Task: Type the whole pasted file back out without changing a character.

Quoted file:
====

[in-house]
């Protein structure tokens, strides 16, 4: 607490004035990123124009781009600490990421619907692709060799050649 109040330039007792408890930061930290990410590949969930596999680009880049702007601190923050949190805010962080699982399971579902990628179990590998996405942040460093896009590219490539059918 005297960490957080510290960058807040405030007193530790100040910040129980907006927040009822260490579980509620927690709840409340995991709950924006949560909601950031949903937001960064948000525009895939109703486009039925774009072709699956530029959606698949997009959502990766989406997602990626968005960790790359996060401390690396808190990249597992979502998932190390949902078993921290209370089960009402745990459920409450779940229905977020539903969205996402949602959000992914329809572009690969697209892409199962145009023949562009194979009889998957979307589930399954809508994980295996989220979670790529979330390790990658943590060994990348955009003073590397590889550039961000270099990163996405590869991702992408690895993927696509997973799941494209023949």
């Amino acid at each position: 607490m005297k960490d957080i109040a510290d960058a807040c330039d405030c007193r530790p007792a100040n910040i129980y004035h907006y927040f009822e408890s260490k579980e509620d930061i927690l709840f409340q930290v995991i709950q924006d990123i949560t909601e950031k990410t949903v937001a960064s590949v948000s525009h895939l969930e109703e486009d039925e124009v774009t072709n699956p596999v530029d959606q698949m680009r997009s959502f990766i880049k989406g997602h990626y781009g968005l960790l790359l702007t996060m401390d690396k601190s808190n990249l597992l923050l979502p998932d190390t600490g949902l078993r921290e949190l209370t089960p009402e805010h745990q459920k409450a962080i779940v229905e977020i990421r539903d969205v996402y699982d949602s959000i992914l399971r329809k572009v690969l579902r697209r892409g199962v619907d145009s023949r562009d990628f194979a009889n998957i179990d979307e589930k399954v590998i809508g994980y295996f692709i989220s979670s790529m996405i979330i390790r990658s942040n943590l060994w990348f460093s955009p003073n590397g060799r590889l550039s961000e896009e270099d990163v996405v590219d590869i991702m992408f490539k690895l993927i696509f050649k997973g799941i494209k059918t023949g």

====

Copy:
[in-house]
């Protein structure tokens, strides 16, 4: 607490004035990123124009781009600490990421619907692709060799050649 109040330039007792408890930061930290990410590949969930596999680009880049702007601190923050949190805010962080699982399971579902990628179990590998996405942040460093896009590219490539059918 005297960490957080510290960058807040405030007193530790100040910040129980907006927040009822260490579980509620927690709840409340995991709950924006949560909601950031949903937001960064948000525009895939109703486009039925774009072709699956530029959606698949997009959502990766989406997602990626968005960790790359996060401390690396808190990249597992979502998932190390949902078993921290209370089960009402745990459920409450779940229905977020539903969205996402949602959000992914329809572009690969697209892409199962145009023949562009194979009889998957979307589930399954809508994980295996989220979670790529979330390790990658943590060994990348955009003073590397590889550039961000270099990163996405590869991702992408690895993927696509997973799941494209023949």
């Amino acid at each position: 607490m005297k960490d957080i109040a510290d960058a807040c330039d405030c007193r530790p007792a100040n910040i129980y004035h907006y927040f009822e408890s260490k579980e509620d930061i927690l709840f409340q930290v995991i709950q924006d990123i949560t909601e950031k990410t949903v937001a960064s590949v948000s525009h895939l969930e109703e486009d039925e124009v774009t072709n699956p596999v530029d959606q698949m680009r997009s959502f990766i880049k989406g997602h990626y781009g968005l960790l790359l702007t996060m401390d690396k601190s808190n990249l597992l923050l979502p998932d190390t600490g949902l078993r921290e949190l209370t089960p009402e805010h745990q459920k409450a962080i779940v229905e977020i990421r539903d969205v996402y699982d949602s959000i992914l399971r329809k572009v690969l579902r697209r892409g199962v619907d145009s023949r562009d990628f194979a009889n998957i179990d979307e589930k399954v590998i809508g994980y295996f692709i989220s979670s790529m996405i979330i390790r990658s942040n943590l060994w990348f460093s955009p003073n590397g060799r590889l550039s961000e896009e270099d990163v996405v590219d590869i991702m992408f490539k690895l993927i696509f050649k997973g799941i494209k059918t023949g």